Houston, ‘Lightyear’ Has a Problem…


When the Bowie-powered teaser for Pixar’s ‘Lightyear’ landed seven months ago, it shot the internet’s curiosity into the stratosphere: how exactly does this human version of the character fit with his beloved plastic counterpart? 

Fan theories abounded, yet this movie sets the record straight right off the bat. A title card tells us that what we’re about to watch is the film Andy saw in 1995… the movie that his precious toy was based on.

“It immediately transforms this from a film into a ‘film-within-a-film'”

It’s a neat and pithy explanation, yet has a radical impact on the entire movie. It immediately transforms this from a film into a ‘film-within-a-film’. That makes a crucial difference. From that point on, it’s impossible not to view Lightyear through a glass pane of artifice. We’re not watching Buzz, we’re watching an ‘actor’ play Buzz…

This may seem an odd complaint about a cartoon space movie. However, every film, no matter how fantastical, is meant to invite you into its own reality. This film sacrifices that from the start, robbing itself of stakes.

 It might as well have stated ‘This is all a dream...’

“The main problem with ‘Lightyear’ comes down to one question: do we need it?”

The main problem with ‘Lightyear’ comes down to one question: do we need it? The original Buzz is a terrific character. But the reason he works so well is because he’s the perfect foil for Woody, his straight-arrow heroics rubbing the petulant cowboy the wrong way. Stranded in a solo movie, though, he’s just a bland boy scout. Still, Chris Evans does a respectable vocal job, one that’s more naturalistic than Tim Allen’s comedic bravado.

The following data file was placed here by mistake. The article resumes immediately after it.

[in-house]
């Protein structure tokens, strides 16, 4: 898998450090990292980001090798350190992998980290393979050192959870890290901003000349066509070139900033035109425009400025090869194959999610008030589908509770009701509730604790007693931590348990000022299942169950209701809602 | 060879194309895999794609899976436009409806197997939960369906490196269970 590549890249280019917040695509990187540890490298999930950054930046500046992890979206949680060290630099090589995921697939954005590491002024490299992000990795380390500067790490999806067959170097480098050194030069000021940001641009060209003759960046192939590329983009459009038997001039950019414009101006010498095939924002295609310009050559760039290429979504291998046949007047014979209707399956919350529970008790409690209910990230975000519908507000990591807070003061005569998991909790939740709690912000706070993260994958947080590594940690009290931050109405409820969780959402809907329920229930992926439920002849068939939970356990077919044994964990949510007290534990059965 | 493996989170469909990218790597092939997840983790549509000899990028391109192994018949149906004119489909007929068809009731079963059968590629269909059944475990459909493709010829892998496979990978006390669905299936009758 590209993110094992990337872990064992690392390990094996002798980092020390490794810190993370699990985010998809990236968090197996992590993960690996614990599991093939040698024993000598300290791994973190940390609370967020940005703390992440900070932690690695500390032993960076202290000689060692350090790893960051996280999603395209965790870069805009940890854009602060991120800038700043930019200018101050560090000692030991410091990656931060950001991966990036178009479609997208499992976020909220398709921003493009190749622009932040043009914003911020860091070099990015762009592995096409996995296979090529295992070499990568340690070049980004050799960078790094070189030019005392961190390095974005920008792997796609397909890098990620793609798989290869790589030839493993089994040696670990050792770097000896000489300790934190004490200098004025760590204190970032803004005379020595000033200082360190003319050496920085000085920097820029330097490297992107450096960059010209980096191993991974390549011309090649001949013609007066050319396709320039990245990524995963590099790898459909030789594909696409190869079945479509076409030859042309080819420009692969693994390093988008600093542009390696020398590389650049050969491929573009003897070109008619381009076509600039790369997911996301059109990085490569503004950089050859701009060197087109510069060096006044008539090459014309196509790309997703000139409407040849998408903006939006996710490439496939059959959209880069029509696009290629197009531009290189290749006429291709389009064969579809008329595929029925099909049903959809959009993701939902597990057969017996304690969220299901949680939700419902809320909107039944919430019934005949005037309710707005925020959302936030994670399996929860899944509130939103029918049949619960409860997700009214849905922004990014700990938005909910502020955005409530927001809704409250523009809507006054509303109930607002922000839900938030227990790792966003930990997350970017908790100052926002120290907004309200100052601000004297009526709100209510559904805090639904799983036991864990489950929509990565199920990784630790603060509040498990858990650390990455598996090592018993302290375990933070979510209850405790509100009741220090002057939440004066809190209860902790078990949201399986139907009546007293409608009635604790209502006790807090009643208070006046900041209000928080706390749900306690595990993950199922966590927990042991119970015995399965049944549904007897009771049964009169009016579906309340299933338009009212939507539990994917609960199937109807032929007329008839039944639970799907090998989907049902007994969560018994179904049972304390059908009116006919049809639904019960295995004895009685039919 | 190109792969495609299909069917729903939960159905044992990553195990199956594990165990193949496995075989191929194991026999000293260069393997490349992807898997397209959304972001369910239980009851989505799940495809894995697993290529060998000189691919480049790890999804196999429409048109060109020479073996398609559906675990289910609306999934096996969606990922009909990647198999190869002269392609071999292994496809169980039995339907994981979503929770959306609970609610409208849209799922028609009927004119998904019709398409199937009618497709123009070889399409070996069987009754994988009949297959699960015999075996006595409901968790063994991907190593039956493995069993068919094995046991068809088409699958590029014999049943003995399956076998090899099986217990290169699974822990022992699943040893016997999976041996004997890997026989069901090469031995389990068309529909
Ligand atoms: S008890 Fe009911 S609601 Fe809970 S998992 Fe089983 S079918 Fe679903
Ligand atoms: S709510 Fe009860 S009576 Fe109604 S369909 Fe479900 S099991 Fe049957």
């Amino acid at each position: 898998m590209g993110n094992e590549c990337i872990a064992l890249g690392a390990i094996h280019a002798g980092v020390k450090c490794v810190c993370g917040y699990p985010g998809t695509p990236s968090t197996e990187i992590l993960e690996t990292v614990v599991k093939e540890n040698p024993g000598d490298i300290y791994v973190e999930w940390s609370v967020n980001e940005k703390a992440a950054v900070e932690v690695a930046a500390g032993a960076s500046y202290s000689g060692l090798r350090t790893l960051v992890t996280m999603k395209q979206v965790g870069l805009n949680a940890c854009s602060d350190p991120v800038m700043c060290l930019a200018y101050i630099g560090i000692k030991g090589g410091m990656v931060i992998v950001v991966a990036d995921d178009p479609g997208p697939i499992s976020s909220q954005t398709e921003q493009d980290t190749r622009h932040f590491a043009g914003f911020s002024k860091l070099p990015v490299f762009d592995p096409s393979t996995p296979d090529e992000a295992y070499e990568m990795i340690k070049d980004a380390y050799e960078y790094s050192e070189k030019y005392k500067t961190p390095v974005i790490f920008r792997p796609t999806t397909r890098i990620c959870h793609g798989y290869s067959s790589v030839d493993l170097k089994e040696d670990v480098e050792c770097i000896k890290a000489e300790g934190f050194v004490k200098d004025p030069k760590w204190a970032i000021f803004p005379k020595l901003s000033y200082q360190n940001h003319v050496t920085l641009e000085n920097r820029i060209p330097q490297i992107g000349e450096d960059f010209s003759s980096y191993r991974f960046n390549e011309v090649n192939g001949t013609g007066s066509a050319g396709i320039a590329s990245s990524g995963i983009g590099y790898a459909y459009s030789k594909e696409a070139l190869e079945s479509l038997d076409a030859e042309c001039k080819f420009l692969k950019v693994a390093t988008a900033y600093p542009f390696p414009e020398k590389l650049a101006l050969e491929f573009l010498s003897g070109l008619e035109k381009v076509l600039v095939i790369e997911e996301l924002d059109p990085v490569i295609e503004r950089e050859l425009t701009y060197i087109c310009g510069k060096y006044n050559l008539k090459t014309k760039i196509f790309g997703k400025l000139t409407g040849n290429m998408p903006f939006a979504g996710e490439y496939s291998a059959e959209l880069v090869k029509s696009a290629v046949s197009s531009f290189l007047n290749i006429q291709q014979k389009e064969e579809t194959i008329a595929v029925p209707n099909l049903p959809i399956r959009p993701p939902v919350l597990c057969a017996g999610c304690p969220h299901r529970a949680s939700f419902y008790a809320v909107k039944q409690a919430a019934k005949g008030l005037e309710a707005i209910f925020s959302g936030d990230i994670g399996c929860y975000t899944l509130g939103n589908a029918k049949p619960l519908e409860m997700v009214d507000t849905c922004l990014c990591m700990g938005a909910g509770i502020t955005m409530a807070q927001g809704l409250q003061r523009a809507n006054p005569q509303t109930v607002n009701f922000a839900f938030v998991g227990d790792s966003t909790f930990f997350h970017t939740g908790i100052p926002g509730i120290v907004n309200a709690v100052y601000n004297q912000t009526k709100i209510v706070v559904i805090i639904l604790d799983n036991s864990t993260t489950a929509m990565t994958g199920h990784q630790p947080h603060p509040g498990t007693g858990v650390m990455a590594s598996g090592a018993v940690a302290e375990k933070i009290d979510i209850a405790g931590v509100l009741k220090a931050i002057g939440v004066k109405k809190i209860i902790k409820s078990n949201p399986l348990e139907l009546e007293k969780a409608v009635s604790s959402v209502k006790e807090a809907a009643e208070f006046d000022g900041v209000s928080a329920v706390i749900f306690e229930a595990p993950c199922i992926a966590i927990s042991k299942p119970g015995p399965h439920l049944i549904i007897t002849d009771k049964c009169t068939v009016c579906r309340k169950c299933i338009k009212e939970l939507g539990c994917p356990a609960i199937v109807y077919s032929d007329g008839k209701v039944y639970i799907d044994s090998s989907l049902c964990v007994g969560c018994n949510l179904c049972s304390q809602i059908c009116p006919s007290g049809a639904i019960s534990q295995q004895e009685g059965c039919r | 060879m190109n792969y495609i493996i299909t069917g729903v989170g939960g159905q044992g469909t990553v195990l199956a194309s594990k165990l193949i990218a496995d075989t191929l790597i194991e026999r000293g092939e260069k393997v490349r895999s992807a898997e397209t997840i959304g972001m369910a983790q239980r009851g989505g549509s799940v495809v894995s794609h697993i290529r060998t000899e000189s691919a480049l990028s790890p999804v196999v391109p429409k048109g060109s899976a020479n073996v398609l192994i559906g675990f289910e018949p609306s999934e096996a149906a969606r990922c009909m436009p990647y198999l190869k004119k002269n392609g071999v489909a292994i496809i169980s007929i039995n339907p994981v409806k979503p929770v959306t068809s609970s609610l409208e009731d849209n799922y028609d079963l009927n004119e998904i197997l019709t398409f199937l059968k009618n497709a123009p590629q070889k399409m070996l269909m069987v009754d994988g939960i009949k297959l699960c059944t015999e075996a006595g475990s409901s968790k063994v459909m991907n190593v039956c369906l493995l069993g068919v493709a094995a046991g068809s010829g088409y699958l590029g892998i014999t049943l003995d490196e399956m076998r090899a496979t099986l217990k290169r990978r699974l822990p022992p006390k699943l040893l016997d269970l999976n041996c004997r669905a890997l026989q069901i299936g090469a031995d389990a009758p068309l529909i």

Unfortunately, unlike the denizens of Andy’s room, the supporting characters are forgettable. Easily the standout is Sox, a robotic cat voiced by Pixar veteran Peter Sohn. This feline scene-stealer pretty much carries the movie on its animatronic shoulders.

“…this is a disappointingly generic film for a studio that used to champion originality.”

In terms of animation, Pixar is expectedly excellent. The sci-fi vistas are stunning, and the spaceflights are gorgeously executed. However, this is a disappointingly generic film for a studio that used to champion originality. It’s little more than a microwaved reheat of ‘Star Wars’. Pixar even seem to be rehashing their own movies: a passage-of-time montage, once so affecting in ‘Up’, now comes off like a mawkish life insurance commercial.

It’s easy to forget how audacious 1995’s ‘Toy Story’ was: not only was it the first computer-animated feature, but it ditched the fairy-tale formula for a sophisticated character-comedy. Its was fresh, funny and revolutionary. It’s disheartening, then, to see Disney still squeezing the last drops of milk out of that franchise’s now tired teats. 

Visually impressive, yet entirely redundant, this is an uninspired solo outing for a character who really didn’t need one. 

Bruce Micallef Eynaud is the creative director at VSQUARED and is also a filmmaker, working mainly in commercials and short films. He’s also a movie geek with an MA in Film Studies. His favourite filmmakers are Steven Spielberg, Paul Thomas Anderson and Richard Linklater.